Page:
Blurb {from the publisher/}:

Discover a new hero…
Clyde Barr, the drifter with lethal skills, is alone again, wandering the highways of the American West in search of something to believe in. As summer turns to autumn, he heads for the mountains, planning to clear his head and regain his edge with some hunting. But when he runs across an elderly sick man—a Ute Indian from a nearby reservation—Clyde’s dream of solitude is quickly dashed.

On the reservation, Clyde finds the old man’s daughter, Lawana, and grandson, Taylor, as well as a group of menacing bikers called Reapers running wild in the struggling, half-abandoned village. Gripped by the desire to do good in a hard world, Clyde offers to stay on Lawana’s ranch to help out until her father is better. As tensions rise between the locals and the Reapers, Clyde’s efforts to protect the reservation become a fight for his, Lawana’s and Taylor’s lives…

A Promise to Kill is an edge-of-the-seat thriller, pushing its no-hold-barred hero to new levels of improvisation and bare-knuckled blunt force.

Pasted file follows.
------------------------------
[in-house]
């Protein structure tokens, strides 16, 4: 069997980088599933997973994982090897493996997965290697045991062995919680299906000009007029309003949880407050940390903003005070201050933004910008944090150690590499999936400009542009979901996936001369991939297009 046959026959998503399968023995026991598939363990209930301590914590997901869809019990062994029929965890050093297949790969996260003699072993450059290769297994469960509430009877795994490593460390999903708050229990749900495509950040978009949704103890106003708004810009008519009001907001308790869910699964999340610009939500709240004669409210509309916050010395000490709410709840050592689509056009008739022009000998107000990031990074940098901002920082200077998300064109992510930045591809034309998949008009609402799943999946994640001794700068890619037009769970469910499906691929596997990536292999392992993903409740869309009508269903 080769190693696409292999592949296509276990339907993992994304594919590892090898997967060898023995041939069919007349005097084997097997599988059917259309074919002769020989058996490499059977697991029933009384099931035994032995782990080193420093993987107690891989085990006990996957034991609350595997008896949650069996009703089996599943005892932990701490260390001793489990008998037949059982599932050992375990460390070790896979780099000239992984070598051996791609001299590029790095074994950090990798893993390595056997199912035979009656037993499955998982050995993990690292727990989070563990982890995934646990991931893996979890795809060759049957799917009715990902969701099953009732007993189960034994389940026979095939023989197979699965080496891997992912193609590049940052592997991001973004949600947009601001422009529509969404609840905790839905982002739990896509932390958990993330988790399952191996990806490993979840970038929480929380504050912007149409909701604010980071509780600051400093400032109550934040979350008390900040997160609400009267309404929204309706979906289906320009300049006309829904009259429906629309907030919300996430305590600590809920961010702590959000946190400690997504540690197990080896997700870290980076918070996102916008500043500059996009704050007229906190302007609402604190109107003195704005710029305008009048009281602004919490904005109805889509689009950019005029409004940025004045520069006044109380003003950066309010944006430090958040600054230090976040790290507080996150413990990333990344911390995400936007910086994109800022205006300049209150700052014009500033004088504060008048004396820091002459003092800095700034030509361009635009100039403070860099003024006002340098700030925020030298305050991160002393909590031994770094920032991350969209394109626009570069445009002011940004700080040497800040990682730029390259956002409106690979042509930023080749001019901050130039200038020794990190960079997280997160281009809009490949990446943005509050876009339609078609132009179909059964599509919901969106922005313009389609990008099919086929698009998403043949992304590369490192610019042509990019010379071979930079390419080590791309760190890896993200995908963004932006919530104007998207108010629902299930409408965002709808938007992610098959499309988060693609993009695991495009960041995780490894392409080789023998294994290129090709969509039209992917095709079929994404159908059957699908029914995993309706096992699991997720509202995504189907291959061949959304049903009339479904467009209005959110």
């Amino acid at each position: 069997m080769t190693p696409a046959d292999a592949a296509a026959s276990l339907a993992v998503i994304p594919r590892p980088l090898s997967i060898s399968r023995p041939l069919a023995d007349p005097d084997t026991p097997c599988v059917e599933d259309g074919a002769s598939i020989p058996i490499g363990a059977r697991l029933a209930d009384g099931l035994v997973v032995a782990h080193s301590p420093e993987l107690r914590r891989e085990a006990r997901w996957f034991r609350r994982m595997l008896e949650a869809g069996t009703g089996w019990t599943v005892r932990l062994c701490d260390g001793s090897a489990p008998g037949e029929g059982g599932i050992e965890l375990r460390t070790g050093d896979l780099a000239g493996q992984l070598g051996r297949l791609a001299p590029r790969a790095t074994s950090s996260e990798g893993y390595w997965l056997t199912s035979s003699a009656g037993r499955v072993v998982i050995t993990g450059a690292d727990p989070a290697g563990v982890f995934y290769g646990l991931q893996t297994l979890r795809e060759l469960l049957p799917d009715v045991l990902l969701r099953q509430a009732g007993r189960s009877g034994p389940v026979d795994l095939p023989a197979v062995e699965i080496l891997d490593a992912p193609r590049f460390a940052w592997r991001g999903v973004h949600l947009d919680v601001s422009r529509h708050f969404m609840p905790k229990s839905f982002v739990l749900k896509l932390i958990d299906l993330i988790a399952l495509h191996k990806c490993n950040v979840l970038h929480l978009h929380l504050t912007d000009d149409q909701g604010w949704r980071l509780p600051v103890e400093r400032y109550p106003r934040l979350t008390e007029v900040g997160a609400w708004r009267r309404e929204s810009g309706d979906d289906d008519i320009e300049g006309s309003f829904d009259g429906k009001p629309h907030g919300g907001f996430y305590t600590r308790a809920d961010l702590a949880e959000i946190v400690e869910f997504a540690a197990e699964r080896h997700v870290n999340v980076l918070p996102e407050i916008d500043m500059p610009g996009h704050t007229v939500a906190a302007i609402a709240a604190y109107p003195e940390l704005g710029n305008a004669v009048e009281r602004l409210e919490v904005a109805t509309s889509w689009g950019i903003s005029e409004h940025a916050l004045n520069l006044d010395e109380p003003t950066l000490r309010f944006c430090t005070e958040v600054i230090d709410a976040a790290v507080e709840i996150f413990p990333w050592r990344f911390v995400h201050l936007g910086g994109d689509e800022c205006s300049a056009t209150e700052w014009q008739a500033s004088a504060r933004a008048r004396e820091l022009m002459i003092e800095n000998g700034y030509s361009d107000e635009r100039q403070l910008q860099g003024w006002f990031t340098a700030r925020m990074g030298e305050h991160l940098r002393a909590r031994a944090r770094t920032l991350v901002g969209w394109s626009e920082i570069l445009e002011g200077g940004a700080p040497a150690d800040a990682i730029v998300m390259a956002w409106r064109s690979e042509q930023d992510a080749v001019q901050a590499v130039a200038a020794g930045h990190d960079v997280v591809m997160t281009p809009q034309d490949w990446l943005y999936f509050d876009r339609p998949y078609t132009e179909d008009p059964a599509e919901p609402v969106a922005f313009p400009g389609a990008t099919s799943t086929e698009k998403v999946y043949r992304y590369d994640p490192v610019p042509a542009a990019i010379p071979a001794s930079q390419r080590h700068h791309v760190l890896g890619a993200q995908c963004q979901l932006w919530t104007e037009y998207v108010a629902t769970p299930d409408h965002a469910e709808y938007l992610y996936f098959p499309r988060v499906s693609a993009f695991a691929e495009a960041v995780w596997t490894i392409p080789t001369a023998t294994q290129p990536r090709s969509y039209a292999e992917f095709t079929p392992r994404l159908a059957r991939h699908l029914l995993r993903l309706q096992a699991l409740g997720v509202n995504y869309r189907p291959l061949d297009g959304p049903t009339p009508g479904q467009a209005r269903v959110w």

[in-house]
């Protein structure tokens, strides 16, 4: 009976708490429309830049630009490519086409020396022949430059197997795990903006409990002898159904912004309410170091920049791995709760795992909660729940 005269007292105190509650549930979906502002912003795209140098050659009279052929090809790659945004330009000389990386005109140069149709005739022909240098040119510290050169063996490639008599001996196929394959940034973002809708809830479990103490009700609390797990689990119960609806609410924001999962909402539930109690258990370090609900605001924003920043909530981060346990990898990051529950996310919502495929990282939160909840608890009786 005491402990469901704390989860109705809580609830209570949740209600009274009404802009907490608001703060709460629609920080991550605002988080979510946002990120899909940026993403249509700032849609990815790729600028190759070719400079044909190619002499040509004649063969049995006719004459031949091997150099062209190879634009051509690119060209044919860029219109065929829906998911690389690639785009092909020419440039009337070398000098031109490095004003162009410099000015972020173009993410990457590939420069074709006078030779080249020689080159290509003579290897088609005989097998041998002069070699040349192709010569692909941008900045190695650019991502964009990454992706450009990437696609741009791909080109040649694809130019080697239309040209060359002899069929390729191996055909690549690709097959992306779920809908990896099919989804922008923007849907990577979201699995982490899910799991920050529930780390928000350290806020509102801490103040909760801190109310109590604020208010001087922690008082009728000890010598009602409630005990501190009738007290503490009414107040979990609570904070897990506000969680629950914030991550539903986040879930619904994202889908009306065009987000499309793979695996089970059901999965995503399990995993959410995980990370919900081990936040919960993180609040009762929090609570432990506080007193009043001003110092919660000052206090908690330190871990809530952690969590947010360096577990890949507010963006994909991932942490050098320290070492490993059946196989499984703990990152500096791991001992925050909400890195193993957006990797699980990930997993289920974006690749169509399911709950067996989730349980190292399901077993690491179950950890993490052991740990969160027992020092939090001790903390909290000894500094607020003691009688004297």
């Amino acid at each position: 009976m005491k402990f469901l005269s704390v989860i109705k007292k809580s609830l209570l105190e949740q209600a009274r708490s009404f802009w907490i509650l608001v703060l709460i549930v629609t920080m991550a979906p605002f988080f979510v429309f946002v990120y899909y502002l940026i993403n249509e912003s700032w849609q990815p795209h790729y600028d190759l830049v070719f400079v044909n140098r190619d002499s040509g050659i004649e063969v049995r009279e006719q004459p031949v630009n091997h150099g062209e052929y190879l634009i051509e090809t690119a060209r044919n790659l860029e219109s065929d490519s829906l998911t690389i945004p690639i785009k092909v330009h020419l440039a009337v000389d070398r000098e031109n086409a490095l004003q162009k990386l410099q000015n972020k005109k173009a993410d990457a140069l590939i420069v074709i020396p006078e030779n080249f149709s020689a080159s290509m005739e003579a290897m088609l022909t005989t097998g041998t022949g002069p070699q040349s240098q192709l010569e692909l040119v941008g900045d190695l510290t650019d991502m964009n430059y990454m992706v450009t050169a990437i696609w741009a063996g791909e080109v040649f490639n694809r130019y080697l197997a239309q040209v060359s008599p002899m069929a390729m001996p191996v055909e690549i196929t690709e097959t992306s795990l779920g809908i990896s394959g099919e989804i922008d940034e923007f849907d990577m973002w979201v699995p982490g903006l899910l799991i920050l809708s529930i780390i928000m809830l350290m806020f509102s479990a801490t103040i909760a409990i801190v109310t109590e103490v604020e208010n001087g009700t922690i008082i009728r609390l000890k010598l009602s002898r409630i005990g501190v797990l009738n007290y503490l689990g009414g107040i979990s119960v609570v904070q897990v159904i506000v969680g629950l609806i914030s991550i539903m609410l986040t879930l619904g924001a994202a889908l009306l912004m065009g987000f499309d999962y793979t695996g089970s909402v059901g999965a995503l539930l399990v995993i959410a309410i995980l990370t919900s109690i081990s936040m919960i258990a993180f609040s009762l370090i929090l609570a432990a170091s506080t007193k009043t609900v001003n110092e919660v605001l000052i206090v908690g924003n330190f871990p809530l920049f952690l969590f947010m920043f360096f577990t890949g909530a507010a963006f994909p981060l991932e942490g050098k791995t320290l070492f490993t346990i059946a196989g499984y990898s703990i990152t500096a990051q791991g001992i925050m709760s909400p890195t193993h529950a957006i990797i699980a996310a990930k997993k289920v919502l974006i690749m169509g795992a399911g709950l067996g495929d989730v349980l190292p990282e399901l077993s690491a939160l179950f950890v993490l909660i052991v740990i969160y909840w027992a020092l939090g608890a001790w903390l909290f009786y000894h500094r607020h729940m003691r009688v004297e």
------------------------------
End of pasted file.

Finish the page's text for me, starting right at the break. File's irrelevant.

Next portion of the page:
This is the second book in the series featuring drifter and former gun for hire and prisoner Clyde Barr. He’s slowly wandering his way through the American wilderness in search of solitude, perhaps needing it more than ever after recent events. It’s not to be though because Clyde first finds himself helping a Ute Native American man and then offering to stay and work on the family farm while he’s in hospital. The farm is part of a reservation which is currently in trouble – it’s been taken over by a group of bikers named the Reapers and they’re wreaking havoc and no one seems capable of doing anything about it.